Sure, Detroit drafted Jeffrey Okudah in the first round, but rookie cornerbacks take time to develop. Okudah isn’t your average prospect, but to a star like Allen Robinson, he isn’t an immediate threat.

Robinson is poised for another solid fantasy outing in 2020. If (and when) Nick Foles takes over the passing duties, Robinson should see a significant improvement in target quality. Pencil him in for another WR1 finish.

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At the risk of sounding redundant, both Adam Thielen and Davante Adams are winners as well. The NFC North has a smorgasbord of juicy non-divisional matchups. It’s a great time to be a pass-catcher in the Black and Blue Division.

Odell Beckham Jr., Cleveland Browns

It feels like Odell Beckham Jr.’s acrobatic pass-catching days are a thing of the distant past. In reality, OBJ is only one year removed from a WR16 performance, despite only playing 12 games.

The truth is the Browns offense as a whole widely disappointed last season. Baker Mayfield took a major step in the wrong direction. His shaky nerves were palpable behind an offensive line that left wide enough pass-rushing gaps for a semi-truck to roll through.

We’ve seen what rock bottom looks like for this unit, and it can only get better from here.

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Aside from their games against Pittsburgh and Baltimore, Cleveland doesn’t face an elite secondary all season. Their only other two games against top-15 units, according to Pro Football Focus, are against the Colts and the Cowboys.

The Browns start the first five weeks with games against the Ravens, Cowboys, and Colts. So, Week 6 could be a great time to buy-low on OBJ.

Per statements made by Beckham himself, he played all of last season with a core muscle injury. If his injury held him back as much as he claims, this year could be a return to form for the young superstar.

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One of the biggest concerns is the hiring of Kevin Stefanski as the head coach. The former Vikings offensive coordinator’s offense is predicated around the running game. While Nick Chubb is the greatest beneficiary of Stefanski’s hiring, Beckham may not be as negatively impacted as people fear.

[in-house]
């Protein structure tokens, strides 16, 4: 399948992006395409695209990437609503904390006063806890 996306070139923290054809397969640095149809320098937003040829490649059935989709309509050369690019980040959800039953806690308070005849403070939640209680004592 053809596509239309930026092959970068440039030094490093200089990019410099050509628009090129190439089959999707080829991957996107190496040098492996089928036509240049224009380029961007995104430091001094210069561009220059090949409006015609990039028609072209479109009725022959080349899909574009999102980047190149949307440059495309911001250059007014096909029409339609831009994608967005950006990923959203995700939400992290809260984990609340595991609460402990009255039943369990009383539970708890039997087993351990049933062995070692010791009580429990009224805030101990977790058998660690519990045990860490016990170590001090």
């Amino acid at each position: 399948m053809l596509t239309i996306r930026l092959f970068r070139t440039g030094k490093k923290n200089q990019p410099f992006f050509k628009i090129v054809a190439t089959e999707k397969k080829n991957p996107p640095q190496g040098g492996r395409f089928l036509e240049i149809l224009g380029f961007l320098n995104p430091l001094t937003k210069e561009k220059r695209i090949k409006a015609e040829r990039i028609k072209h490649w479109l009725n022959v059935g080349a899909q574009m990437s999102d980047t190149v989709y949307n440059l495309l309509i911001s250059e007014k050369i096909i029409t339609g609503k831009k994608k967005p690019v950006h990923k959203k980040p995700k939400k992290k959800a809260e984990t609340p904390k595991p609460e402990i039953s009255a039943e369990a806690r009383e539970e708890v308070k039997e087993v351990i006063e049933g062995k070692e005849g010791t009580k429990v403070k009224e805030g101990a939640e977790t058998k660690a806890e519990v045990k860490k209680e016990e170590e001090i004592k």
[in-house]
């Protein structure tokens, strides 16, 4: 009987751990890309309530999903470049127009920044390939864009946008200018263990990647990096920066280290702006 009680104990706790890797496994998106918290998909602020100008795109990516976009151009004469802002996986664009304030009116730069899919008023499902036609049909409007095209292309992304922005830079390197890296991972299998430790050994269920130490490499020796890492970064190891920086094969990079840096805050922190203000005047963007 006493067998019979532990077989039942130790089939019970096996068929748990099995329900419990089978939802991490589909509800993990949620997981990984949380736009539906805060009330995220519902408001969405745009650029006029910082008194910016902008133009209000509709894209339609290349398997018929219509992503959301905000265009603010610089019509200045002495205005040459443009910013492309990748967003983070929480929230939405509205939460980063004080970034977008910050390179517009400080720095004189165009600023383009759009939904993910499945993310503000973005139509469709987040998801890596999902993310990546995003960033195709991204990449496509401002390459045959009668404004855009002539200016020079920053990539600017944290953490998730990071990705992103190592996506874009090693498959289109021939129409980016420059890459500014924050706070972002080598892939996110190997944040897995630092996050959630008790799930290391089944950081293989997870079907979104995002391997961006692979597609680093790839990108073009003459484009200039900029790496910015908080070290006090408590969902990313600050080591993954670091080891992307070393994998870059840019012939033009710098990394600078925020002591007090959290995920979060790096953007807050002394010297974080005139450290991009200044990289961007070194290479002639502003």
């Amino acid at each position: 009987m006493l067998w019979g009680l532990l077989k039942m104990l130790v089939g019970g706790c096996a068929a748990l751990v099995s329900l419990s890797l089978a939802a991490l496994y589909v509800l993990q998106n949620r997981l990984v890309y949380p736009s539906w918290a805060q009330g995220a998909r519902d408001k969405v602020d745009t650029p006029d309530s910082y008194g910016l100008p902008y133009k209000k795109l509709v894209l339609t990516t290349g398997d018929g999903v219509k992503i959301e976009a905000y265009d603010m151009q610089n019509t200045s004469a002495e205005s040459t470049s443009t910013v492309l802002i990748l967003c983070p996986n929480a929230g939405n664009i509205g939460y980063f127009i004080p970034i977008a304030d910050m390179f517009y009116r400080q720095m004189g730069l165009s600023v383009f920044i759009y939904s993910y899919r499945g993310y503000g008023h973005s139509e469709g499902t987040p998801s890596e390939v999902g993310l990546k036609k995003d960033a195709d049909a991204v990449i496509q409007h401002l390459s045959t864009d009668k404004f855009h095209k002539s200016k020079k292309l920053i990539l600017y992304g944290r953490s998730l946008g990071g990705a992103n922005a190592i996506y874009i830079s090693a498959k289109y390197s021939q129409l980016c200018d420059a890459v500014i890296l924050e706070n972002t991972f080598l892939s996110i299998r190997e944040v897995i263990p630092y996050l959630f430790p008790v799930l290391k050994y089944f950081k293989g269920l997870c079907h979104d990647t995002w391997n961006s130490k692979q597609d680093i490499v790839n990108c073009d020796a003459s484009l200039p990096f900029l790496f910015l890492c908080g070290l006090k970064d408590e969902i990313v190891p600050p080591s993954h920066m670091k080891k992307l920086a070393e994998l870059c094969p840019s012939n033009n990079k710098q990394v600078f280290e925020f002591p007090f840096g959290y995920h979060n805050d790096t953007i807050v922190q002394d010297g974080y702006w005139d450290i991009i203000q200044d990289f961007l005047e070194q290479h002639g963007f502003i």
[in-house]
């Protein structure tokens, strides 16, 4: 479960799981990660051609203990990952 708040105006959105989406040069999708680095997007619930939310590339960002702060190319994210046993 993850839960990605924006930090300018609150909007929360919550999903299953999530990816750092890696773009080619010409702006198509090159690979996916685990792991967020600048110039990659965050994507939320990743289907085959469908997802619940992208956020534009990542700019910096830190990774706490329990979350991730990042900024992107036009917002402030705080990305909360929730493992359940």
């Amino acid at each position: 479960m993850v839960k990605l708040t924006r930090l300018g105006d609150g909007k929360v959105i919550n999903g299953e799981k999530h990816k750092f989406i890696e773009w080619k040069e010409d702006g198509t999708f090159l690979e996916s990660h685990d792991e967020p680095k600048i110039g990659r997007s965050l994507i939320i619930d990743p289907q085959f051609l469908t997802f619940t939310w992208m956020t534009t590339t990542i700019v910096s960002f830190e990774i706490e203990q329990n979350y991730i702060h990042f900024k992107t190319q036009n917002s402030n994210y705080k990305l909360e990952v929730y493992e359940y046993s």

Beckham’s fellow receiver, Jarvis Landry, underwent hip surgery this offseason and may not ready for Week 1. If Landry’s play is hampered in any way next season, Beckham’s target share of 26.60% has the potential to increase.

Consider OBJ among the top of the list of comeback players in 2020.

D.J. Moore, Carolina Panthers

It’s a new day in Carolina. The era of Cam Newton has come to an end, and the days of Teddy Two-Gloves have started.

So, what are the pros and cons of D.J. Moore’s new situation?

Well, for starters, it’s inconceivable that Bridgewater could play any worse than Kyle Allen did last year. Allen finished the year with an abysmal QB rating of 80.0. For context, that’s even lower than the likes of Jameis Winston and Josh Allen.

In the seven games that Bridgewater saw the field, he finished with a QB rating of 99.1. Bridgewater may not go deep as often as one might hope, but deep catches aren’t a staple of Moore’s game.

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It’s somewhat unfair to compare Allen and Bridgewater’s respective situations, considering the latter had Sean Payton calling plays. Still, it’s worth mentioning that LSU’s former passing game coordinator, Joe Brady, is now in Carolina.

Brady, by the way, served as Sean Payton’s offensive assistant in the 2017-18 season.

Moore’s divisional opponents all finished in the bottom-half of passing defenses in 2019. Outside of his six NFC South showdowns, Moore only faces three top-10 secondaries next season.

Carolina’s defense is anything to write home about either. In fact, they’re in line to finish as the worst defense in the league. They’re in a total rebuild on that side of the ball, which only makes a case for a higher target amount than he had last year.